While BamCore offers a superior building system by almost every metric, our bamboo-based product also promises to significantly lower both the embodied and operating carbon footprints of our structures. Lowering operating carbon, we think, is the low hanging fruit. But, if we’re going to make a meaningful dent in global carbon emissions, we must tackle the embodied carbon in the built environment. It’s the harder nut to crack. And the only way to do that is to rethink the materials used in construction, where even a small change can have a massive impact.

Bamboo is a marvelous fiber! It’s structurally stronger than wood, requires 80% less land for cultivation, and it regenerates annually compared to at least 25 years for wood. Because it grows so quickly, it sequesters more carbon than trees, and we store that carbon in our buildings. Think of it, not only are we building better, greener, and faster with our system but we’re saving the forests in the process. Weaning the world off of wood timber and substituting it with timber bamboo is the proverbial win-win proposition.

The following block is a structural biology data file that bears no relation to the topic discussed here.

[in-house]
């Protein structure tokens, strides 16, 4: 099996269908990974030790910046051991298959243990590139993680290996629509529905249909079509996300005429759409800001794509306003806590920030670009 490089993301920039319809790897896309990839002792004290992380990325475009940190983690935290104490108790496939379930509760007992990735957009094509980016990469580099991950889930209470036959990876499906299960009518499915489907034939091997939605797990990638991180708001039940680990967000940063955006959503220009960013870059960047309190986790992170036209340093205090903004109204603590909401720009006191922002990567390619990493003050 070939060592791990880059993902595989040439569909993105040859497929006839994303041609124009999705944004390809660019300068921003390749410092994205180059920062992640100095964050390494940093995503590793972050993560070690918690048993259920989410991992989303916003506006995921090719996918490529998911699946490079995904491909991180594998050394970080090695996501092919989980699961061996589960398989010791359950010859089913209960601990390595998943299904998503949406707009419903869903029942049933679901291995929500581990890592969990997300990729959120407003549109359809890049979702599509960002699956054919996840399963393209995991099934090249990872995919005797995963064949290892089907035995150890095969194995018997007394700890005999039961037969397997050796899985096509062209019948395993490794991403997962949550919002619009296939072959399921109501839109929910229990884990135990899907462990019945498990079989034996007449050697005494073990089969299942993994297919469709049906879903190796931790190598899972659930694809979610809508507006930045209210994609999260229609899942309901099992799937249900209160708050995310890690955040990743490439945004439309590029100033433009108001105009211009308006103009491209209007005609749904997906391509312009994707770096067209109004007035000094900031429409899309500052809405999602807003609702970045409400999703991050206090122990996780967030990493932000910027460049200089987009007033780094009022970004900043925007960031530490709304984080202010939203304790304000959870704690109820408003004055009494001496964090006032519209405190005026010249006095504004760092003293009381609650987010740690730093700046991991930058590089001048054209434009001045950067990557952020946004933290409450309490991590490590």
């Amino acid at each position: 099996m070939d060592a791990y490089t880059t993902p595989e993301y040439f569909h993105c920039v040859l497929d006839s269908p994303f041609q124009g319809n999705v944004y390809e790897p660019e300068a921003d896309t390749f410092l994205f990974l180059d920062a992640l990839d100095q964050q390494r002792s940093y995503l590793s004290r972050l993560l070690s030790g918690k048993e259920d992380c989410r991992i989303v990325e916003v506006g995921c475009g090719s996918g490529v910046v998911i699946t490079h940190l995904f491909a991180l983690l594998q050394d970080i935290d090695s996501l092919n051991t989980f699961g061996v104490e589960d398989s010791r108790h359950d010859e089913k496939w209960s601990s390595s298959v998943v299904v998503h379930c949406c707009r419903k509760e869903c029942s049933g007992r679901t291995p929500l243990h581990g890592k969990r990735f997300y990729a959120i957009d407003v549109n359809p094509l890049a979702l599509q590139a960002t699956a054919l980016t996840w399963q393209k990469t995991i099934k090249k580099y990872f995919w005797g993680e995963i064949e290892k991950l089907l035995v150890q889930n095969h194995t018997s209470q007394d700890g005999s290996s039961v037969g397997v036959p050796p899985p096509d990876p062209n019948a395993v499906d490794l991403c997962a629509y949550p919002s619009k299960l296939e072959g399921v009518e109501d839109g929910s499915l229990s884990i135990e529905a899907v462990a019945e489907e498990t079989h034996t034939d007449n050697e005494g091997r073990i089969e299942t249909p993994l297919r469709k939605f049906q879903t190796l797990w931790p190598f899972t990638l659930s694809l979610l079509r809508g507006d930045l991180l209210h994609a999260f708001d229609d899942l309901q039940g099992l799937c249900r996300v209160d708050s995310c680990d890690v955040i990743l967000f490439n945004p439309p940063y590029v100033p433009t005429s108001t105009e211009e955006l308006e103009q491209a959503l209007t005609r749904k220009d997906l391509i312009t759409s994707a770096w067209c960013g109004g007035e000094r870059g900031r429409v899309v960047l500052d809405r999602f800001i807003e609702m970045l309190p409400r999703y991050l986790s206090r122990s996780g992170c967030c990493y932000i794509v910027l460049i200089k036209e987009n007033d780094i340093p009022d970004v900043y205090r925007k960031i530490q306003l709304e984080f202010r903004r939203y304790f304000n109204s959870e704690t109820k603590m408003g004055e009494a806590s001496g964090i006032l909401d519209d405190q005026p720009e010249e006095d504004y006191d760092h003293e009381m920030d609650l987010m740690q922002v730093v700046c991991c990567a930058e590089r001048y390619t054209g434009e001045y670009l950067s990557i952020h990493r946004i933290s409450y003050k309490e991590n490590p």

I’ve been an ardent conservationist for much of my life but, outside of my day-to-day activities, I’d never really considered the possibility of having an impact, on a global scale. BamCore has afforded me that opportunity and I feel blessed to be a part of it.

 

Andy Krasnow

Andy Krasnow

“Our intent is to provide building designers, owners, and policy makers with actionable guidance and a prioritization framework for establishing co-optimized lifecycle carbon performance of facade assembly components in a broad spectrum of climate contexts and energy carbon intensities.”